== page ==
Neonatal Jaundice

Neonatal jaundice commonly affects pre-term babies born before 38 weeks. A Baby's blood contains excess bilirubin, the yellow pigment of the red blood cells, and jaundice results from the increased serum bilirubin levels. Around 60% to 80% of premature babies develop jaundice, but only 10% of babies show severe signs of jaundice.  


Yellow discolouration of the skin and eyes is the main sign of jaundice. This discolouration usually appears between the second and fourth days.

How to check for jaundice in infants

Use the index finger and gently press on the forehead or nose to check for a yellow appearance. In case of jaundice, you will notice a mild yellow discolouration. In normal babies, the skin will appear white on pressing gently with the finger.

When to visit the doctor

Usually, babies are checked for jaundice in the hospital immediately after birth. The bilirubin levels spike between the third and fourth days. If your baby is discharged earlier than 72 hours, schedule an appointment to check for the possibility of the development of jaundice.

Visit your doctor or schedule an appointment if:

  • Yellow discoloration of eyes and skin increases
  • The baby is feeding poorly and not gaining weight over time
  • The baby is sick and always sleeping


Newborn babies produce extra red blood cells. The breakdown of used red blood cells produces bilirubin. Excess production of bilirubin is the leading cause of jaundice. Usually, bilirubin is filtered out through the body by the liver into the bloodstream and excreted via the intestinal tract. However, newborn babies have immature livers and cannot process the excess bilirubin, which leads to jaundice.

Other factors also cause neonatal jaundice. In these cases of neonatal jaundice, the symptoms are usually seen at a later stage.

  • Blood infection (sepsis)
  • Enzyme deficiency
  • The infant's blood group is different from the mother's
  • Abnormality of the red blood cells leads to an increase in early cell breakdown
  • Bacterial and viral infections
  • Malfunction of the liver

Risk factors

  1. Pre-term birth

A premature baby born 38 weeks of pregnancy cannot efficiently process bilirubin. These babies feed less and therefore process less bilirubin, leading to the development of jaundice.

  1. Blood type

The baby receives antibodies from the mother's placenta. If the baby has a different blood type than the mother, the acquired antibodies cause an increase in the breakdown of red blood cells, increasing the bilirubin levels in the body.

  1. Injury or bruising during birth:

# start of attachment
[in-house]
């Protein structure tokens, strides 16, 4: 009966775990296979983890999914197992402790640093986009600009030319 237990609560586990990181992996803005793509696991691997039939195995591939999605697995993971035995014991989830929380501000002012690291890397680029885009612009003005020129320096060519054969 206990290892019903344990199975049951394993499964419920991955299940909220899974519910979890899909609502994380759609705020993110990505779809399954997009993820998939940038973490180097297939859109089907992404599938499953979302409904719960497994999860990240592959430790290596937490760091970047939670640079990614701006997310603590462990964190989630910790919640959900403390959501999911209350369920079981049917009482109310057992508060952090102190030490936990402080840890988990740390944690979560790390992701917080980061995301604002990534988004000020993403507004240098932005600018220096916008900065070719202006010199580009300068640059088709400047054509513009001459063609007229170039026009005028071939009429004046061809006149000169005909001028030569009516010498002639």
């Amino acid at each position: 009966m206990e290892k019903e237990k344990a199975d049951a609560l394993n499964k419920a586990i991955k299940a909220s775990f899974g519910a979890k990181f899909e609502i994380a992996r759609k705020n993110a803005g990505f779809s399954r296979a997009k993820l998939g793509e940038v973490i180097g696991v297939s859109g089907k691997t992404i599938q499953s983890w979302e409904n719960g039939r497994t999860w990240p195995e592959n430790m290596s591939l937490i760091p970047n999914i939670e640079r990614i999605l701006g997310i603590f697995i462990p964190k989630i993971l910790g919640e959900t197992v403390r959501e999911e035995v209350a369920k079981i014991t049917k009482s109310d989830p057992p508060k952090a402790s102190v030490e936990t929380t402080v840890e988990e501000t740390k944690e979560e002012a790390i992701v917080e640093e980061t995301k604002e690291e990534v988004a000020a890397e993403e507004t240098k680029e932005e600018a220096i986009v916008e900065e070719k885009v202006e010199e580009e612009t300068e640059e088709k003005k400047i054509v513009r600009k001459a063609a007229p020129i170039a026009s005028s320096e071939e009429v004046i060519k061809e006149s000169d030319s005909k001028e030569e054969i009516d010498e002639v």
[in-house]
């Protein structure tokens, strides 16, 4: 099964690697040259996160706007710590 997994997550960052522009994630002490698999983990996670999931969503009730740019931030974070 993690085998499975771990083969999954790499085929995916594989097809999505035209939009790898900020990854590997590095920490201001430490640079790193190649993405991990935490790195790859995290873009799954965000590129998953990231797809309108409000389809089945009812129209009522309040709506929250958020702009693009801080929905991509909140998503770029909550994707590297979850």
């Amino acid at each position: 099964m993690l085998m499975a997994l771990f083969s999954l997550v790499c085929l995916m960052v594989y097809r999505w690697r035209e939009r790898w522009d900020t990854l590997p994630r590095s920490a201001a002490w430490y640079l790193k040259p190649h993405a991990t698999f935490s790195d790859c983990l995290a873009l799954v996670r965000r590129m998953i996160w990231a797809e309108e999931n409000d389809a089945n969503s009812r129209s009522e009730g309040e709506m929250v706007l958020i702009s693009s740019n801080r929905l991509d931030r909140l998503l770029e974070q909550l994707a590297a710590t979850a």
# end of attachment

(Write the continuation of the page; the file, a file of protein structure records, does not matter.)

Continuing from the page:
Bruising during delivery causes a higher breakdown of the red blood cells, which leads to jaundice.


  1. Acute bilirubin encephalopathy

A high level of bilirubin is toxic to the brain. Immediate and effective treatment is required in this case to avoid lasting damage to the brain.

Signs of acute bilirubin encephalopathy are

  • Decreased frequency of feeding and poor sucking capability.
  • Fever
  • Always sleepy and having difficulty waking
  • High-pitched crying
  1. Kernicterus

It is a syndrome that causes permanent brain damage. Kernicterus causes:

  • Hearing loss
  • Deformity of the tooth enamel
  • Uncontrolled and involuntary movements


  1. Physical examination

Examination of the skin and eye for yellow discolouration.

  1. Blood and urine analysis

Complete blood count, RH factor incompatibility, and blood group testing. A special test to evaluate the increased red blood cell breakdown.

  1. A skin test using a bilirubin meter


Treatment of neonatal jaundice depends on the severity. Mild jaundice generally resolves on its own within 2-3 weeks. Voluntary treatment is given in the case of moderate to severe jaundice.

  1. Frequent feeding

The doctor will advise improving the baby's nutrition by increasing the feeding frequency. This is mainly done to prevent weight loss.

  1. Phototherapy

The baby is placed in a specialized chamber with blue-green light. This light alters the shape and size of the bilirubin molecules, making their excretion by the urine and stool easy.

  1. IV immunoglobulins

Babies with a different blood group than the mother have circulating antibodies that cause an excessive breakdown of red blood cells leading to increased bilirubin levels. Immunoglobulins are proteins that decrease the rate of red blood cell breakdown, thereby decreasing bilirubin production.

  1. Blood transfusion

This is done in severe cases of jaundice when no other treatment is effective. A small amount of the baby's blood is replaced with blood containing less bilirubin.

Neonatal jaundice is fatal if left untreated but can easily be avoided with prior knowledge of the medical condition. Special care and attention should be given to premature babies. Frequently nursing the baby to improve and maintain the baby's nutrition helps to avoid jaundice.

Request an appointment at Apollo Cradle, Amritsar - Abadi Court Road. Call 1860-500-1066 to book an appointment.

1. How often should you feed the newborn?

In the first month, it is advised to feed the baby at intervals of 1-2 hours. Your physician will guide you in this matter.

2. What are the different tests for neonatal jaundice?

A routine blood test is performed to diagnose jaundice.

3. Home care tips for infants having neonatal jaundice.

It is necessary to increase the baby's milk intake. Also, check for the frequency of urine and stool.

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